Photographer Dries Segers found poetry with 'Hits of Sunshine'

© Dries-Segers-2017
Onze score

Writing with light: Dries Segers strips photography down to its essence and allows sunlight to fall on photographic emulsion. The results are abstract and astonishingly poetic images.

"Instead of you seeing the light here the light sees you,” the wall of the gallery in the Botanique announces. It is the first line of a poem written by musician Philippe François – of the band Philippe François and His Trust Fund – for Dries Segers’s work. It is the perfect start to an exhibition that pays tribute to sunlight.

As a photographer, Segers (1990) swears by the uncontrolled. He prefers to let the camera do the work. He doesn’t photograph what he sees, but subjects photography itself to exciting research. Taking photographs is like writing with light that reflects off objects and materials. Segers looks for ways to make this light visible. The physical phenomenon is more interesting than the subject itself.

1578 G-03-Hits-of-Sunshine-(automatic-drawing-1)
© Dries-Segers-2017
In order to make the invisible visible, Segers goes back to analogue photography, which captures images on light-sensitive film or photographic emulsion. For “Hits of Sunshine” Segers abandons the objective. Rays of sunshine fall unfiltered across the photosensitive material. The ray penetrates the emulsion, creating tracks of light that vary from blue to purple and are cut by light waves. The incredible result is almost other-worldly. Are these not images of a distant galaxy?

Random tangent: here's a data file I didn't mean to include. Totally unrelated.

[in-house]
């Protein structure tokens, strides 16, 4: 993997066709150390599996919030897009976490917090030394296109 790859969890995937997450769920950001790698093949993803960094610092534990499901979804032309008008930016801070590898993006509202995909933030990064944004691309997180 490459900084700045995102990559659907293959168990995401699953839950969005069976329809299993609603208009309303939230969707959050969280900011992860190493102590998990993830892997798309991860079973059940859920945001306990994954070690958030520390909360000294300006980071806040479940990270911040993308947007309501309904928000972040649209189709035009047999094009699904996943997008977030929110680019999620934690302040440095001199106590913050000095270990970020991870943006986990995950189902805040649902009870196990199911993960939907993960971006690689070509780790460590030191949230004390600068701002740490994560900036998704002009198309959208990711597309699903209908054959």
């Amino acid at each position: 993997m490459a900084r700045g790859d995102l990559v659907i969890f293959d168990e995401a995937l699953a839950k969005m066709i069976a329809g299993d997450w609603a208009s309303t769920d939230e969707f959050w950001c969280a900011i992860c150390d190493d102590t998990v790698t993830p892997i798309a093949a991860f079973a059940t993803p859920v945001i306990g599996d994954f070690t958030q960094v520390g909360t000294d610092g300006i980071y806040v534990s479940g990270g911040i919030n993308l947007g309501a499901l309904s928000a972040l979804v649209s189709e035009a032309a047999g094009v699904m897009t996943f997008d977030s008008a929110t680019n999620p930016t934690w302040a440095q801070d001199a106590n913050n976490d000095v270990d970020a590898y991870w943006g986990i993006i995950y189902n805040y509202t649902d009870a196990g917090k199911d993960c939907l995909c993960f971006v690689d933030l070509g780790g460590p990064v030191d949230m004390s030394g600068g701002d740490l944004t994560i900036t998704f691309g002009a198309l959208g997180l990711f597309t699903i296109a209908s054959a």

But Segers’s exploration of the effects of sunlight goes even further. A portrait with a sunspot on the face, the reflection of the sun on water, a magnifying glass that can turn a ray of sunshine into fire and flame.

In Seeing a Rainbow, a work from 2015, the young photographer exhibits all his love for light and colour. In the grey, industrialised Flemish landscape, he unexpectedly discovers a rainbow: from an oil stain to a haemorrhage of blood and a soaked carpet. Dries Segers treats the dull landscape in a lyrical manner.

Whether he is chasing rainbows or experimenting with light, Segers’s work is meticulous and built on a solid foundation. At the other exhibition in the Botanique, “Fabulous Failures”, the photographer is showing his series of undecided photographs, but it is his solo show that really astonishes us. This is a rising star at which we are happy to gaze.

> Dries Segers: Hits of Sunshine. > 23/07, Botanique, Sint-Joost-ten-Node

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